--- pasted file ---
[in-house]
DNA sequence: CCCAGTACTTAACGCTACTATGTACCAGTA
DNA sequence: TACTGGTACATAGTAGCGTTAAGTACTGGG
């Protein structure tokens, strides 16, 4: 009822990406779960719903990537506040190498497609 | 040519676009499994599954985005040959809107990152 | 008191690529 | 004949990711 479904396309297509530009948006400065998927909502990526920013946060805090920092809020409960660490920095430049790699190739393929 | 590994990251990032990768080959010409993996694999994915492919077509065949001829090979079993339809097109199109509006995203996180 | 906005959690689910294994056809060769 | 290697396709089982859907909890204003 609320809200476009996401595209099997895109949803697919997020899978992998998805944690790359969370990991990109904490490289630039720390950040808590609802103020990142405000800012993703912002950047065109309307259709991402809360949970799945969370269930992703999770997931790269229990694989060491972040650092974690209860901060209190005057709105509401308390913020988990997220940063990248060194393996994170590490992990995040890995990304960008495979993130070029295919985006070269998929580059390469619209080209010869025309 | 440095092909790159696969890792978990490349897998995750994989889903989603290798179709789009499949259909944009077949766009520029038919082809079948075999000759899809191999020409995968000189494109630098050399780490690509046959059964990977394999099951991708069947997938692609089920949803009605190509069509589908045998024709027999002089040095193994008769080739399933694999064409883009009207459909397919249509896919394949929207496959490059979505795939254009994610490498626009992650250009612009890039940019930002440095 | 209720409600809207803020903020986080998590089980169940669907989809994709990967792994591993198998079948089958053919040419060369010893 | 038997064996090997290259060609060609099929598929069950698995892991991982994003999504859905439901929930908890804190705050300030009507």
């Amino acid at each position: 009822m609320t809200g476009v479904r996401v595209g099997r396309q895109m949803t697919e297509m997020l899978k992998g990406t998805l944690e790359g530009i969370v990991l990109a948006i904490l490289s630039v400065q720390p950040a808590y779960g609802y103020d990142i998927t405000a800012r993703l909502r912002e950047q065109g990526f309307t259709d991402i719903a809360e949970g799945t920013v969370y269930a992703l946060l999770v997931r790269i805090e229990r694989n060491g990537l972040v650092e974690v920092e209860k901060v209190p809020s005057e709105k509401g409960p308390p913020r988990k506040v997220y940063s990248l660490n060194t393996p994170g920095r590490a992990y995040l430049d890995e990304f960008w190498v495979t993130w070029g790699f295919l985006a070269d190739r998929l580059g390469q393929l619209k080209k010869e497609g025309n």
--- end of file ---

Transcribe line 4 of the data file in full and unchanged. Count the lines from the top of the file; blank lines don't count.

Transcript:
């Protein structure tokens, strides 16, 4: 009822990406779960719903990537506040190498497609 | 040519676009499994599954985005040959809107990152 | 008191690529 | 004949990711 479904396309297509530009948006400065998927909502990526920013946060805090920092809020409960660490920095430049790699190739393929 | 590994990251990032990768080959010409993996694999994915492919077509065949001829090979079993339809097109199109509006995203996180 | 906005959690689910294994056809060769 | 290697396709089982859907909890204003 609320809200476009996401595209099997895109949803697919997020899978992998998805944690790359969370990991990109904490490289630039720390950040808590609802103020990142405000800012993703912002950047065109309307259709991402809360949970799945969370269930992703999770997931790269229990694989060491972040650092974690209860901060209190005057709105509401308390913020988990997220940063990248060194393996994170590490992990995040890995990304960008495979993130070029295919985006070269998929580059390469619209080209010869025309 | 440095092909790159696969890792978990490349897998995750994989889903989603290798179709789009499949259909944009077949766009520029038919082809079948075999000759899809191999020409995968000189494109630098050399780490690509046959059964990977394999099951991708069947997938692609089920949803009605190509069509589908045998024709027999002089040095193994008769080739399933694999064409883009009207459909397919249509896919394949929207496959490059979505795939254009994610490498626009992650250009612009890039940019930002440095 | 209720409600809207803020903020986080998590089980169940669907989809994709990967792994591993198998079948089958053919040419060369010893 | 038997064996090997290259060609060609099929598929069950698995892991991982994003999504859905439901929930908890804190705050300030009507």